New Technology Improves Airtightness
AeroBarrier uses compressed air to aerosolize a water-based sealant to fill gaps and cracks in an entire house.
Despite five years of successful blower-door tests, airtightness requirements so worried new-home builder T. J. Ryan of Sloatsburg, N.Y., that he told me he would lose sleep wondering if a newly completed home would pass the IRC’s 3.0 ACH50 requirement for an occupancy permit. I understand his concern. Failing the blower-door test can hold up closings and lead to a lengthy process of calling back multiple subs to seal holes of unknown size and location. When Ryan’s insulation contractor Yudah Schwartz, president of SuperSeal Insulation of Airmont, N.Y., said he could guarantee a pass on the airtightness test, Ryan agreed without hesitation.
Schwartz and SuperSeal are among the first 30 installers of the new AeroBarrier air-sealing system that launched in January 2018. AeroBarrier is a spinoff of Aeroseal (aeroseal.com), developed to seal existing ductwork. Both systems use compressed air to aerosolize a water-based sealant. AeroBarrier uses the pressure from a blower door to force the airborne sealant into gaps and cracks, where it accumulates to block airflow. The system can seal gaps as wide as 1/2 in., Schwartz tells me; wider gaps are first sealed with canned foam. The amount of sealant being dispensed and a host of other conditions inside the house are monitored and controlled with a pump and computer interface that Schwartz purchased from Aeroseal. His AeroBarrier truck includes an on-board generator for power and an air compressor to convert the liquid sealant into an aerosol.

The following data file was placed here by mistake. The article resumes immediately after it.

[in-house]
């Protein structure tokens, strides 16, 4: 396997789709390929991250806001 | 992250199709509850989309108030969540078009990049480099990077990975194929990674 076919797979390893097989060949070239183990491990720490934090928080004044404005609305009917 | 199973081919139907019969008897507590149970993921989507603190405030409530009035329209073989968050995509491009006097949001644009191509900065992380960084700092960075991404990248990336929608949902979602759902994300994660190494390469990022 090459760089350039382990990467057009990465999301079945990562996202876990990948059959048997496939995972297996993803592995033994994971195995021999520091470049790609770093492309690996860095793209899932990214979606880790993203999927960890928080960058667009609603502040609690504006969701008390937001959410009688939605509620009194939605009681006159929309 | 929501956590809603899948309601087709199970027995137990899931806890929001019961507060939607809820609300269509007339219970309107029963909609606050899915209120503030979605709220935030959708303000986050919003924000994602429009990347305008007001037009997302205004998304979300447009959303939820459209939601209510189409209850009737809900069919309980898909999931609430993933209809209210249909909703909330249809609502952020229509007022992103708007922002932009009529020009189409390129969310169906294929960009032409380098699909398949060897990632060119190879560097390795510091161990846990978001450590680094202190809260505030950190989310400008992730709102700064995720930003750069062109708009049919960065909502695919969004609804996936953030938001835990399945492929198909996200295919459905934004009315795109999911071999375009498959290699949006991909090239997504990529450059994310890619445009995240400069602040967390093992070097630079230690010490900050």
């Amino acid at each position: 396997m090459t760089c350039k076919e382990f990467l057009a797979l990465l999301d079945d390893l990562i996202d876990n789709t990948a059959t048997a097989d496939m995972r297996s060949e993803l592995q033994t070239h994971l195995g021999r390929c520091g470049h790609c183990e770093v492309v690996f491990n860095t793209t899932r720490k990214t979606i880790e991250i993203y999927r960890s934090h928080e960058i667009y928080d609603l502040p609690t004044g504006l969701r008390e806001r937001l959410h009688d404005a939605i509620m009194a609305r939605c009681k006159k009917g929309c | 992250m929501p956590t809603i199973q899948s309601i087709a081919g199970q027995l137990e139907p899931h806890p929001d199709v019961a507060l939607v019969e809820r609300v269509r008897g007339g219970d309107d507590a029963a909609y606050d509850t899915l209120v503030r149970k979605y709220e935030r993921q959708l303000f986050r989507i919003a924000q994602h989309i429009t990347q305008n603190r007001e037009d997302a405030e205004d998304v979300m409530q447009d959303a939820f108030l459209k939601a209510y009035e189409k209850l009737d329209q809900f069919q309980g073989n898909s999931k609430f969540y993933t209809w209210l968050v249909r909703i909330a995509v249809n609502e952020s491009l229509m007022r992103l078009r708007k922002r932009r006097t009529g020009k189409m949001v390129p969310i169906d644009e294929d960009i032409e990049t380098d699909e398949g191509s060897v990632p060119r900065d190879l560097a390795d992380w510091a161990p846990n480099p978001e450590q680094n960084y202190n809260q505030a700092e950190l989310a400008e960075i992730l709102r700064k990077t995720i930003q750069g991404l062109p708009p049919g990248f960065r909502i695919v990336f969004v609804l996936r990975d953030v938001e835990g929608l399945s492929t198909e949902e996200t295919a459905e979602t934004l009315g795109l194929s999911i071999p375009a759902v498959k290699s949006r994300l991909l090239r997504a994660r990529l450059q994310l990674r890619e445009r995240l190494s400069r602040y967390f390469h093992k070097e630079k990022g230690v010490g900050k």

The AeroBarrier installation I witnessed brought the house from 4.5 ACH50 to 1.5 ACH50 in a little over two hours. Although it can be used in existing structures with proper surface protection, Aero Barrier is normally installed on new homes just after the drywall is hung and finished and before any trim is installed. This allows the sealant to flow more efficiently into the small gaps between the framing and the sheathing. The sealant doesn’t stick easily to vertical surfaces, but it does settle out of the air on horizontal surfaces, so windowsills and finished floors must be protected. I walked through Ryan’s new house immediately after the air-sealing work. The air had the smell of fresh latex paint, and the only residue I could detect, besides the accumulation of sealant around most electrical boxes, was a slight tackiness on the subfloor.
Including AeroBarrier with Ryan’s insulation package on the 2200-sq.-ft. house cost an additional $1500, but Ryan figured it eliminated at least $500 in air-sealing materials and hours of work. When I asked him about the price, he told me, “It costs a little more money than conventional air-sealing methods, but a failed test could easily cost thousands in trying to fix the problem, and there’s no guarantee of a solution. In my opinion, not doing AeroBarrier would be penny wise and pound foolish. It’s just one less thing to worry about.”
Patrick McCombe, senior editor
Photos: courtesy of Aeroseal
From Fine Homebuilding #281